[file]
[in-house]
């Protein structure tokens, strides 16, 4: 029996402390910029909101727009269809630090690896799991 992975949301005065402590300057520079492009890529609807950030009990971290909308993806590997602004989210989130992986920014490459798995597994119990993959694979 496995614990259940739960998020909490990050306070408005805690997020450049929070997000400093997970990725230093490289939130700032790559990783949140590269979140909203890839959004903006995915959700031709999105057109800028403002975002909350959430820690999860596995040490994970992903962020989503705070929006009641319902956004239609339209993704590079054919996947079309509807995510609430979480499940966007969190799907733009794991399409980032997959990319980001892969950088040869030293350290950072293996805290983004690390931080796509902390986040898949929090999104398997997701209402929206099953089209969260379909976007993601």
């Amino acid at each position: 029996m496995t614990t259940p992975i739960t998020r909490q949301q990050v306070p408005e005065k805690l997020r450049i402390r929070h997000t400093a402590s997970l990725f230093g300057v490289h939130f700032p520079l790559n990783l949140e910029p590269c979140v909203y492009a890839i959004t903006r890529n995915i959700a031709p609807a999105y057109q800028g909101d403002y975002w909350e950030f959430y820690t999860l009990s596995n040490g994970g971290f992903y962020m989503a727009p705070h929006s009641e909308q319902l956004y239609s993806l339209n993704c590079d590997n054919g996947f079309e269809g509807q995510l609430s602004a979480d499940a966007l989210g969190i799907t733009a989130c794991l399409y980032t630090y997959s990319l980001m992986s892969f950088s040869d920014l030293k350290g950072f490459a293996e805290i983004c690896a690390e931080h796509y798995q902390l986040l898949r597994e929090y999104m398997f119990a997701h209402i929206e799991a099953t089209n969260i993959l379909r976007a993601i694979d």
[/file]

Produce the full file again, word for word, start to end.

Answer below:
[in-house]
């Protein structure tokens, strides 16, 4: 029996402390910029909101727009269809630090690896799991 992975949301005065402590300057520079492009890529609807950030009990971290909308993806590997602004989210989130992986920014490459798995597994119990993959694979 496995614990259940739960998020909490990050306070408005805690997020450049929070997000400093997970990725230093490289939130700032790559990783949140590269979140909203890839959004903006995915959700031709999105057109800028403002975002909350959430820690999860596995040490994970992903962020989503705070929006009641319902956004239609339209993704590079054919996947079309509807995510609430979480499940966007969190799907733009794991399409980032997959990319980001892969950088040869030293350290950072293996805290983004690390931080796509902390986040898949929090999104398997997701209402929206099953089209969260379909976007993601």
């Amino acid at each position: 029996m496995t614990t259940p992975i739960t998020r909490q949301q990050v306070p408005e005065k805690l997020r450049i402390r929070h997000t400093a402590s997970l990725f230093g300057v490289h939130f700032p520079l790559n990783l949140e910029p590269c979140v909203y492009a890839i959004t903006r890529n995915i959700a031709p609807a999105y057109q800028g909101d403002y975002w909350e950030f959430y820690t999860l009990s596995n040490g994970g971290f992903y962020m989503a727009p705070h929006s009641e909308q319902l956004y239609s993806l339209n993704c590079d590997n054919g996947f079309e269809g509807q995510l609430s602004a979480d499940a966007l989210g969190i799907t733009a989130c794991l399409y980032t630090y997959s990319l980001m992986s892969f950088s040869d920014l030293k350290g950072f490459a293996e805290i983004c690896a690390e931080h796509y798995q902390l986040l898949r597994e929090y999104m398997f119990a997701h209402i929206e799991a099953t089209n969260i993959l379909r976007a993601i694979d």